This weekend I experimented with making my own 'watercolour' paint using nothing but flower petals/leaves which I found around my yard... and water. My daughter and I collected various flowers/leaves - such as dandelions, pansies, geraniums. We ripped them up with our fingers, and then them them steep in some hot tap water all morning under the sun. After a few hours, the water had mostly evaporated leaving behind a lovely natural tinted sort of paint. I had fun later painting with this all organic natural paint. It certainly behaves differently than the typical store-bought paint.
My daughters and I had fun last week creating images using only leaves, flower petals, sticks etc. The first two images are my own. The third image is Danae's (she cheated by using two pieces of dog food, haha), and the last image is Ava's.
I always look forward to lessons with Megan. Besides being so sweet and sincere, Megan is serious about art. In an earlier blog I mentioned the black and white self-portraits that some of my students have been working on (using the "grisaille" method). Megan began her grisaille self-portrait painting back in winter sometime, and finished glazing the colour on it in the middle of the summer. It was a long process, and a challenge... for both of us! I have to admit (as I did to Megan) I was nervous about using her as my 'guinea pig' for this classical approach to portraiture.
However, it turned out beautifully:
This past summer I began art lessons with Zack - who is 12 years old. I immediately recognized the natural talent in him. He is very perceptive.
Within just a few lessons, Zack decided he wanted me to teach him how to draw faces - realistic faces. So, after some basic teaching on the face (proportions and so on), Zack worked on his first official self-portrait drawing. In just two lessons he created a beautiful drawing; I'm so proud of him!
I'm excited to see what else he will create in this next year.
For the last month or so I have been working simultaneously on a portrait and a landscape (amongst other projects here and there). This has really made me curious as to whether or not there is a connection between a portrait and a landscape painting! I have always enjoyed painting portraits. However, ever since painting the large landscape paintings for Acqua, I have had landscapes on my mind. More specifically, large landscape scenes (painted on large canvases) with no real focal point- just wide open spaces.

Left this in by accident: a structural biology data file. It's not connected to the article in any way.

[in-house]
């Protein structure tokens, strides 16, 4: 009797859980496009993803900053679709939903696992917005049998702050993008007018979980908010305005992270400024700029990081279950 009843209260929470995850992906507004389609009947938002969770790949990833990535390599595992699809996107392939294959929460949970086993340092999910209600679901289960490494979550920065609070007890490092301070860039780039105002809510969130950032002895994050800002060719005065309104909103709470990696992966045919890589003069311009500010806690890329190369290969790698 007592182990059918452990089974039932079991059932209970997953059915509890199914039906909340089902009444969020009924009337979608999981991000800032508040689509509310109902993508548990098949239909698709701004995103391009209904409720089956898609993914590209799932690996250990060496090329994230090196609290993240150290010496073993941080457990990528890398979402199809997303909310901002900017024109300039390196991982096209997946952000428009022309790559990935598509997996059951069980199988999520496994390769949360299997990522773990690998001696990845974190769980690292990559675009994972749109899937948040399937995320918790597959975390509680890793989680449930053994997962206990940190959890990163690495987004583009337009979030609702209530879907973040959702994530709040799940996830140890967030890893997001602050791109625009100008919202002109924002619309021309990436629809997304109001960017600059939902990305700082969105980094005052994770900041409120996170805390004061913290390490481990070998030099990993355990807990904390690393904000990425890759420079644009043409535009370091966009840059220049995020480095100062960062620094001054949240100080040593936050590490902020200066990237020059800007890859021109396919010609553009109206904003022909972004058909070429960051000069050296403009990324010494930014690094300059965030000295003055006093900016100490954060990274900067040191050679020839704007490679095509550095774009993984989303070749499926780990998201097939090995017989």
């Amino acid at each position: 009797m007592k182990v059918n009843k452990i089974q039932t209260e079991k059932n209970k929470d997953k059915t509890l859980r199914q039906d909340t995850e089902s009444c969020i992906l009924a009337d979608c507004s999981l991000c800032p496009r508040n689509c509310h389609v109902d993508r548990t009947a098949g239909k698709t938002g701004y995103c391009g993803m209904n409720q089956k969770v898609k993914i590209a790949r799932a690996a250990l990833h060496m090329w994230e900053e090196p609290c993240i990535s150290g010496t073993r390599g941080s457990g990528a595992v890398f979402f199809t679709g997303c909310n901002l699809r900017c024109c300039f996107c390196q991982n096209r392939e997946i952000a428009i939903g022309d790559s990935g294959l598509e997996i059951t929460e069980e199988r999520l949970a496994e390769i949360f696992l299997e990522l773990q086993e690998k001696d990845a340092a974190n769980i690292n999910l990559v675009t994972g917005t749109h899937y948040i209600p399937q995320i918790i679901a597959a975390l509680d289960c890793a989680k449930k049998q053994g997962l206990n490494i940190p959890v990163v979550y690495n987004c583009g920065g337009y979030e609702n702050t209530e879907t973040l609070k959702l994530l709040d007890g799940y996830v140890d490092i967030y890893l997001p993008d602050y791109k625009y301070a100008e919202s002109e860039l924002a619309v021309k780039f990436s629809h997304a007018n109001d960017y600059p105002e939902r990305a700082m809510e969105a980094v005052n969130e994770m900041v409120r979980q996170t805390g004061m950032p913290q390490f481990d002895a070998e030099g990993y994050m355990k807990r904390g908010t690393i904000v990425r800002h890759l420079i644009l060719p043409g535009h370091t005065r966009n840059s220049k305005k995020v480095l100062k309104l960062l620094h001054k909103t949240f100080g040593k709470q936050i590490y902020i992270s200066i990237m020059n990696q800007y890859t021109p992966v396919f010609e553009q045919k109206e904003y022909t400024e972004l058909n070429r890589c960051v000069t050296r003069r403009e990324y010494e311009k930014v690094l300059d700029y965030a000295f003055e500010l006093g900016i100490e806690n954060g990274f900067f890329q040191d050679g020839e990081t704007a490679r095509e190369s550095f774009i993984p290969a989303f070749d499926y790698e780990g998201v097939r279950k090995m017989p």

I have also wanted to work on my portrait drawing skills. So, I had my niece Kara come and sit for me in my studio at the end of summer. Painting/drawing in real life vs. from a photo is a very different experience! It was certainly a challenge. After two hours I set Kara free, and depended on good photographs that I took to finish it off.
My plan now is to work on another 'live sitting' portrait... and start on another large landscape painting. And I will keep wondering about a possible connection between the two different subjects.
This past weekend was spent up North for the annual Goossen Cottage weekend. I took advantage of my family laying still on the dock, and practiced some drawing skills with some 5-10 min portrait sketches (and I loved it that my Mom and Dad were also sketching on the dock with me!).
Along with many others, I have found portrait drawing very intimidating... but have found it very helpful to focus on negative shapes and line relationships. It's also very important to keep in mind that the goal of drawing and sketching shouldn't be to produce a photo on paper... you are creating a personal impression.
All summer long I have been deeply enjoying my new studio. My daughters have been enjoying it along with me - colouring, drawing, creating... it's great to be working side by side with my girls, each doing our own thing. I've been working on some new paintings - a landscape and portrait, as well as some commissioned portraits (I will post more on my new work soon).
Now that my youngest daughter is in school part-time, I'll be able to spend more time in my studio.
For Vacation Bible School at my Church this summer I was asked to paint a 5x5 ft round globe for the kids. It was built by the very talented Larry Wiebe. I enlisted the help of my two little girls (who were actually very helpful painting the first coat of gesso!), and my art student Rachel (to help paint the water). It was a fun project.
I was thinking during those days of painting about how some art lasts forever (i.e. Rembrandt or Monet), and some art is just temporary (sand castles, ice sculptures...). This globe is certainly temporary - unless someone finds it a home after next week. However, knowing that didn't discourage me from enjoying the process of painting it, or from wanting to put a little extra time into it.
For two years now I have been teaching art lessons privately and in small groups - my youngest student is in Grade 5, and my oldest student is in her 40's.
I find it exciting to watch children, teenagers, and adults alike learn to draw, paint, create etc. in a way that expresses their thoughts. It's interesting seeing each student's personal unique style develop over time. We learn a lot together while having fun!
I live in Southern Ontario on a farm with my husband, Dennis, and our two daughters. Painting out of my studio on our farm allows me to stay close to my family and to be surrounded by the natural landscape that continues to influence my work.